The book traces the experiences of three out-of-work Baby Boomers as they struggle to find a way through today’s dehumanizing job market. Along the way, they meet a secret online group of radical activists practicing “economic disobedience” against the all-for-me-and-none-for-you class of corporate America.

The group’s philosophy is both a throwback to the traditional American value of self-reliance and a paean to the power of individual initiative in modern culture. Economic disobedience asks each working man and women to see themselves differently in the workplace and to leverage that new self-image to extend the rights they have as citizens into the experience they have as employees.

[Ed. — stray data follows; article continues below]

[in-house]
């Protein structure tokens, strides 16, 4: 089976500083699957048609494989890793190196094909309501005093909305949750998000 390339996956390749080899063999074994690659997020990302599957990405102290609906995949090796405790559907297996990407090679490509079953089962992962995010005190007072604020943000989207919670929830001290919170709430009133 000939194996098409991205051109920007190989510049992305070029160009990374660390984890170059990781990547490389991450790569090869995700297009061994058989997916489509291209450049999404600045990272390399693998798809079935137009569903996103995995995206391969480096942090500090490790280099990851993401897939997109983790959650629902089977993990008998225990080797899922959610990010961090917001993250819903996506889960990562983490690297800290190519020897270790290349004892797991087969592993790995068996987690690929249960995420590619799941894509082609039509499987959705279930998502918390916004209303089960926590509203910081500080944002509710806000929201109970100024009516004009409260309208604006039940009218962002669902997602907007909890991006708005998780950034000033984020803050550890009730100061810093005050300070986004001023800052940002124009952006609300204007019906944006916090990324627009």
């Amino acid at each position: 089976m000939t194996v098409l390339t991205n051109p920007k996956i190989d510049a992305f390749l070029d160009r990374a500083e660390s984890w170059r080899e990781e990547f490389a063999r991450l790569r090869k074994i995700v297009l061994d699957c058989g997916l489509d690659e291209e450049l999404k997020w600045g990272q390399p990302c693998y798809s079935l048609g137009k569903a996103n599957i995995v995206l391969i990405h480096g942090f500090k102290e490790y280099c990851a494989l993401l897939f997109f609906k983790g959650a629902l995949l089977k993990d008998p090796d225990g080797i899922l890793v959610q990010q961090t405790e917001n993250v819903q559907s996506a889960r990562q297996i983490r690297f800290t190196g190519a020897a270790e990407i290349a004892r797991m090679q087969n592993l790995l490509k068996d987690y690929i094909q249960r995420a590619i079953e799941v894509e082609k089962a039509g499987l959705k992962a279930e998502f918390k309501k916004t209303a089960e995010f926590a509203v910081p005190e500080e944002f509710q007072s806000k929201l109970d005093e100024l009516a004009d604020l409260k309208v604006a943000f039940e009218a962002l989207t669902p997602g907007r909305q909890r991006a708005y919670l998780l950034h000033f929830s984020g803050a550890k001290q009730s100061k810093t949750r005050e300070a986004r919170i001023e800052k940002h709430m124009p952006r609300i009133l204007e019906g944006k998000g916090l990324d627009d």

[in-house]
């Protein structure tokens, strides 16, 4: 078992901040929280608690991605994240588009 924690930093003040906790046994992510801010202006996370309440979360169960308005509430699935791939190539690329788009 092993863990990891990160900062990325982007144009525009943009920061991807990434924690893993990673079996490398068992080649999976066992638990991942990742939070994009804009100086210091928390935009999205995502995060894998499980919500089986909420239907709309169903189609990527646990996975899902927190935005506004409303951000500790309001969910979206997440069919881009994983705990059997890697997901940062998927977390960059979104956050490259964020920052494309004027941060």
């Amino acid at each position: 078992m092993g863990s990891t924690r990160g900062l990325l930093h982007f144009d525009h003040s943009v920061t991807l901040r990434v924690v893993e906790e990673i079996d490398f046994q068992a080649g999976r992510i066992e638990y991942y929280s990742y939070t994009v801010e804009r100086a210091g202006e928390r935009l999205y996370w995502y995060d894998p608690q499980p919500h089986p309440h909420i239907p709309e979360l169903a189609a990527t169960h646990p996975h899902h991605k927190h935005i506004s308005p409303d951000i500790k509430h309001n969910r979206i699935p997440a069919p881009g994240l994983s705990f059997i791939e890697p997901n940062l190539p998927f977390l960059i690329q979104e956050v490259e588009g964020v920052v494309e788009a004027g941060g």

Now, I know some will say that’s naïve. Work is a four-letter word, so the best we can hope for is to minimize its unpleasantness. When we’re in transition, therefore, we take the lesser of two evils or, equally as bad, the only evil we’re offered. We let productivity – the quest to find a job as quickly as possible – trump our human right to fulfillment.

Economic disobedience offers a different way. It empowers us to stand up for ourselves. It gives us the fortitude and strength to avoid the evil options and reach for the only good one. Economic disobedience is a declaration of independence for working men and women … but only if they are willing to do the hard work involved.

The Three Challenges

Economic disobedience involves three challenges. Each and all of them must be accomplished to reap the benefits of workplace independence.